Aggravated robbery with a deadly weapon is a crime that begins with theft or robbery. The crime escalates to aggravated robbery with a deadly weapon when the perpetrator uses a weapon capable of causing significant bodily harm, has an accomplice or if serious physical harm is inflicted upon the victim of the crime.
The definition of aggravated robbery with a deadly weapon can vary by state. For example, in Illinois, just the threat of bodily harm causes the perpetrator to be charged with the crime. Even if the perpetrator uses a fake gun or has no actual weapon on him, the threat causes him to be charged with aggravated robbery.
Robbery laws are typically handled in state courts, but there are three robbery statutes at the federal level, which include the Federal Bank Robbery Act, the Hobbs Act, and the theft of stealing government property from the U.S. Post Office.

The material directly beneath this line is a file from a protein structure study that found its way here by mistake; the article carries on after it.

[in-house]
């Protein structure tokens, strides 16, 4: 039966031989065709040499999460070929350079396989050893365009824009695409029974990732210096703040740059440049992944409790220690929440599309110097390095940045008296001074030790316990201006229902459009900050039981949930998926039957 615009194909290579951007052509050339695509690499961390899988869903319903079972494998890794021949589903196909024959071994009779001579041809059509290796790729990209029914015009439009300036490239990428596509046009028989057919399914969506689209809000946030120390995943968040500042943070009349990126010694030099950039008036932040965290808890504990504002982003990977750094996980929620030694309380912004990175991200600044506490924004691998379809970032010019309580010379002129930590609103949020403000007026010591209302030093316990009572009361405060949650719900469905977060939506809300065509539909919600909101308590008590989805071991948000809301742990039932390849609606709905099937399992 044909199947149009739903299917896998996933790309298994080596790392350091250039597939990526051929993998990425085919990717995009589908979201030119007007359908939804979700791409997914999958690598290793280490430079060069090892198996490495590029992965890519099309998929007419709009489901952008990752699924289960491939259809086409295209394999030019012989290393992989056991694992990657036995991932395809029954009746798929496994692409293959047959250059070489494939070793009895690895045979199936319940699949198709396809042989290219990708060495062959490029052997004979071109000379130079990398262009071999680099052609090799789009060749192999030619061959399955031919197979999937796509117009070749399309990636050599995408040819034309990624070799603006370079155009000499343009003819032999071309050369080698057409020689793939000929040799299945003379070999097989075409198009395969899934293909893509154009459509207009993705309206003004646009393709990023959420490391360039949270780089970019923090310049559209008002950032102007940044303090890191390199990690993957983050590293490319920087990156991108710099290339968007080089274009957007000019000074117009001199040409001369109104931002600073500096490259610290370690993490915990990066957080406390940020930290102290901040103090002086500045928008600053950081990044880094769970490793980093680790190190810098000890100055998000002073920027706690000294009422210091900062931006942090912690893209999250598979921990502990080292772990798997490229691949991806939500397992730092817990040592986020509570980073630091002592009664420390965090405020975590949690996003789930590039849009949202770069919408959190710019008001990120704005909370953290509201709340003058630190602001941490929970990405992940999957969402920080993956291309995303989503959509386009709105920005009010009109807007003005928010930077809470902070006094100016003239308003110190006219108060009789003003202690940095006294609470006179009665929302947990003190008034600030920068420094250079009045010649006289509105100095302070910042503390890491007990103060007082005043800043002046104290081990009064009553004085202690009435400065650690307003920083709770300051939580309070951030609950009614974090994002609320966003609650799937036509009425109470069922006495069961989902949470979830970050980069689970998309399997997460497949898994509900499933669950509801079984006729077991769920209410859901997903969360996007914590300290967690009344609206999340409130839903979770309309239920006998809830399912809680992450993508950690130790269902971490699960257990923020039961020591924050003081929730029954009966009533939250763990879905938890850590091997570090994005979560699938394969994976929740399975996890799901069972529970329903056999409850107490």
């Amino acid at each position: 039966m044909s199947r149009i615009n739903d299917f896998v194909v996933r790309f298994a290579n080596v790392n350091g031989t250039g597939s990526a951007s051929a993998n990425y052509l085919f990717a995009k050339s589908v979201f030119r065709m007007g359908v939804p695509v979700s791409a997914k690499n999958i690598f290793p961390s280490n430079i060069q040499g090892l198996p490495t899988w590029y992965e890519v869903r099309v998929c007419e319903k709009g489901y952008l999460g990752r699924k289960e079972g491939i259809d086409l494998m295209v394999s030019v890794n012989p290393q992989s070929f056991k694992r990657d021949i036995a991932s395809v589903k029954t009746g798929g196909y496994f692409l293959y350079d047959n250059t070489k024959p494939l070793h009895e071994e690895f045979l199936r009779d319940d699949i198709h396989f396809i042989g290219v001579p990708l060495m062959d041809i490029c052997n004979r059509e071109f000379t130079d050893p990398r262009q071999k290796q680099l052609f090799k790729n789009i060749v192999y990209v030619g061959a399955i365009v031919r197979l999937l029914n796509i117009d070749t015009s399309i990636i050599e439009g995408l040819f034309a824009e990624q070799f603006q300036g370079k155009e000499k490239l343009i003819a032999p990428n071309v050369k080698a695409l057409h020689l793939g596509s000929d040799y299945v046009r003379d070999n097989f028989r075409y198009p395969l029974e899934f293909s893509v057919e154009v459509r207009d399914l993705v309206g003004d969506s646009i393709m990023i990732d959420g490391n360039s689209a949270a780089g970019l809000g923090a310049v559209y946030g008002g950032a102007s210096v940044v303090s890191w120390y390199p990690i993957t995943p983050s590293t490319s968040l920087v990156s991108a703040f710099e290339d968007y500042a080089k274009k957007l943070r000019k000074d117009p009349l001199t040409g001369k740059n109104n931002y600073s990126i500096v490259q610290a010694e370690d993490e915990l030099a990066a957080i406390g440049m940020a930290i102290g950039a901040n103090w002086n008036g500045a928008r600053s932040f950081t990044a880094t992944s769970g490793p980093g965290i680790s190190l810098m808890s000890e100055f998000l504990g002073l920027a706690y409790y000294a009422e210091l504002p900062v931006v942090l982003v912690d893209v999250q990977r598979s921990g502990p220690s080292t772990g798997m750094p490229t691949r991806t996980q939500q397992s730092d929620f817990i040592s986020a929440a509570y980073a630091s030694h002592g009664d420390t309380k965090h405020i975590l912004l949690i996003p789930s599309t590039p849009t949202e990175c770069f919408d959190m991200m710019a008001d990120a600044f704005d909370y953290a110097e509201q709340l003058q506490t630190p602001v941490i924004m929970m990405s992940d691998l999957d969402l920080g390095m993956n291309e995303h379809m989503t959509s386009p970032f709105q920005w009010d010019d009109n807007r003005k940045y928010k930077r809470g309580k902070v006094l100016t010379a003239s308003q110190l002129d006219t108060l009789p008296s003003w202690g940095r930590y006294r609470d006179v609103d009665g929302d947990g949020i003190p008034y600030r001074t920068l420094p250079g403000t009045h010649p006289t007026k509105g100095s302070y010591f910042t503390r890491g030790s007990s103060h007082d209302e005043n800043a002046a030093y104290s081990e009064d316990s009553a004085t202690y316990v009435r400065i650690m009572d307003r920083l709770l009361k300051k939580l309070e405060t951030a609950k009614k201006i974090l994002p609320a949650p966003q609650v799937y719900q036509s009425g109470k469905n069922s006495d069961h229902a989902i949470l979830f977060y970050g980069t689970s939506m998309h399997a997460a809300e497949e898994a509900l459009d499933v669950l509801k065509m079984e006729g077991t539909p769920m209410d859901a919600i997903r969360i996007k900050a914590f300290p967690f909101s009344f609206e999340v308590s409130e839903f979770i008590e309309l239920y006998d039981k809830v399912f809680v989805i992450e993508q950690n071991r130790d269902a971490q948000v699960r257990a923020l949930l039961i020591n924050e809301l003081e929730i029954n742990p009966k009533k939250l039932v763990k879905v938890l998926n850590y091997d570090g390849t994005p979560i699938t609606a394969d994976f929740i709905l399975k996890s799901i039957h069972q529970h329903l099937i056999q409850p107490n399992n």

The Federal Bank Robbery Act is a crime involving robbing any bank, with additional penalties for using deadly weapons. The Hobbs Act, designed particularly for cases involving organized crime, punishes perpetrators who steal by threatening or actually using force, violence or fear.
Punishments for aggravated robbery with a deadly weapon vary depending on the state and the circumstances. Prosecutors consider what type of weapon was used, how it was used, whether an accomplice was involved and how severely the victim was harmed.